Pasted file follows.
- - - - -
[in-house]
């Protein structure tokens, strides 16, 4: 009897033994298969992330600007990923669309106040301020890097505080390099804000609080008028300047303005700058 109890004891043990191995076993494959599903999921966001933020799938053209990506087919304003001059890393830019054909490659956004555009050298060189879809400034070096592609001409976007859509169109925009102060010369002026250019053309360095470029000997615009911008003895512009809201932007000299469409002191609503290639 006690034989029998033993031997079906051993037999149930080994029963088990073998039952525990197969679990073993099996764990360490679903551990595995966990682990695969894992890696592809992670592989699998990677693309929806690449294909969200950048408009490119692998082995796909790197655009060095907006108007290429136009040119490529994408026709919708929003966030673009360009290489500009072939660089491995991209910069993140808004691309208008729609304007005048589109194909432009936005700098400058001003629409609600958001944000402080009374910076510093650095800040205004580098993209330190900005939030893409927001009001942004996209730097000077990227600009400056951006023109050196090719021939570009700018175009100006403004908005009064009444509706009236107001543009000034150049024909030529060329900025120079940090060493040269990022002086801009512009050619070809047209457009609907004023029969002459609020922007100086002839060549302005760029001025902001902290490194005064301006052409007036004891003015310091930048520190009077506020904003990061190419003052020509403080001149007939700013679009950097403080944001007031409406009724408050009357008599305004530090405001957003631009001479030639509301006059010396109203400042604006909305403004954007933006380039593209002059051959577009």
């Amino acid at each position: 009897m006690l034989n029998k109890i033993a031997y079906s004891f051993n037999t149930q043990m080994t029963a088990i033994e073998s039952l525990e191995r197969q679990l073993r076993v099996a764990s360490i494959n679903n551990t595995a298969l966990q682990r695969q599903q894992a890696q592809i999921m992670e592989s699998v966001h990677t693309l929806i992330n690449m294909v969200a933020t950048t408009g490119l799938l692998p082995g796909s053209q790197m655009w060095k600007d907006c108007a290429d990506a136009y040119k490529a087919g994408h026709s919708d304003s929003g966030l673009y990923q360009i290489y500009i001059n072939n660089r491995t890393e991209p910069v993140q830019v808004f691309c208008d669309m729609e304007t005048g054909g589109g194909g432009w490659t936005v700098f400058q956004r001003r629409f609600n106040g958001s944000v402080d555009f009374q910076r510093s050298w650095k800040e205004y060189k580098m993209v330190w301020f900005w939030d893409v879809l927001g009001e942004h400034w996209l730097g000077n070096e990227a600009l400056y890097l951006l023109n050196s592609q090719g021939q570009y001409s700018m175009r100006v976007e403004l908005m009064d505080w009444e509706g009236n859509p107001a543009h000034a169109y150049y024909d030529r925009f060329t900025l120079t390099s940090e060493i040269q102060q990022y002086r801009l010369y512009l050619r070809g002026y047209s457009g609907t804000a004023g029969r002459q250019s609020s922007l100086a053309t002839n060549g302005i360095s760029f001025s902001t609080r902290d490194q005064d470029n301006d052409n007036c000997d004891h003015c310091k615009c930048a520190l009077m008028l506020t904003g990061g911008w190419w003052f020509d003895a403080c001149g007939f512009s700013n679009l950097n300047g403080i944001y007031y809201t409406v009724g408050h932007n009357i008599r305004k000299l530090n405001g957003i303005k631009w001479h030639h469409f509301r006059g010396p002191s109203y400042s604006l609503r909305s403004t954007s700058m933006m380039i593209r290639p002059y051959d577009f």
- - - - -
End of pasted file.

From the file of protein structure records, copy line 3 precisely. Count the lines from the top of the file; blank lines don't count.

């Amino acid at each position: 009897m006690l034989n029998k109890i033993a031997y079906s004891f051993n037999t149930q043990m080994t029963a088990i033994e073998s039952l525990e191995r197969q679990l073993r076993v099996a764990s360490i494959n679903n551990t595995a298969l966990q682990r695969q599903q894992a890696q592809i999921m992670e592989s699998v966001h990677t693309l929806i992330n690449m294909v969200a933020t950048t408009g490119l799938l692998p082995g796909s053209q790197m655009w060095k600007d907006c108007a290429d990506a136009y040119k490529a087919g994408h026709s919708d304003s929003g966030l673009y990923q360009i290489y500009i001059n072939n660089r491995t890393e991209p910069v993140q830019v808004f691309c208008d669309m729609e304007t005048g054909g589109g194909g432009w490659t936005v700098f400058q956004r001003r629409f609600n106040g958001s944000v402080d555009f009374q910076r510093s050298w650095k800040e205004y060189k580098m993209v330190w301020f900005w939030d893409v879809l927001g009001e942004h400034w996209l730097g000077n070096e990227a600009l400056y890097l951006l023109n050196s592609q090719g021939q570009y001409s700018m175009r100006v976007e403004l908005m009064d505080w009444e509706g009236n859509p107001a543009h000034a169109y150049y024909d030529r925009f060329t900025l120079t390099s940090e060493i040269q102060q990022y002086r801009l010369y512009l050619r070809g002026y047209s457009g609907t804000a004023g029969r002459q250019s609020s922007l100086a053309t002839n060549g302005i360095s760029f001025s902001t609080r902290d490194q005064d470029n301006d052409n007036c000997d004891h003015c310091k615009c930048a520190l009077m008028l506020t904003g990061g911008w190419w003052f020509d003895a403080c001149g007939f512009s700013n679009l950097n300047g403080i944001y007031y809201t409406v009724g408050h932007n009357i008599r305004k000299l530090n405001g957003i303005k631009w001479h030639h469409f509301r006059g010396p002191s109203y400042s604006l609503r909305s403004t954007s700058m933006m380039i593209r290639p002059y051959d577009f």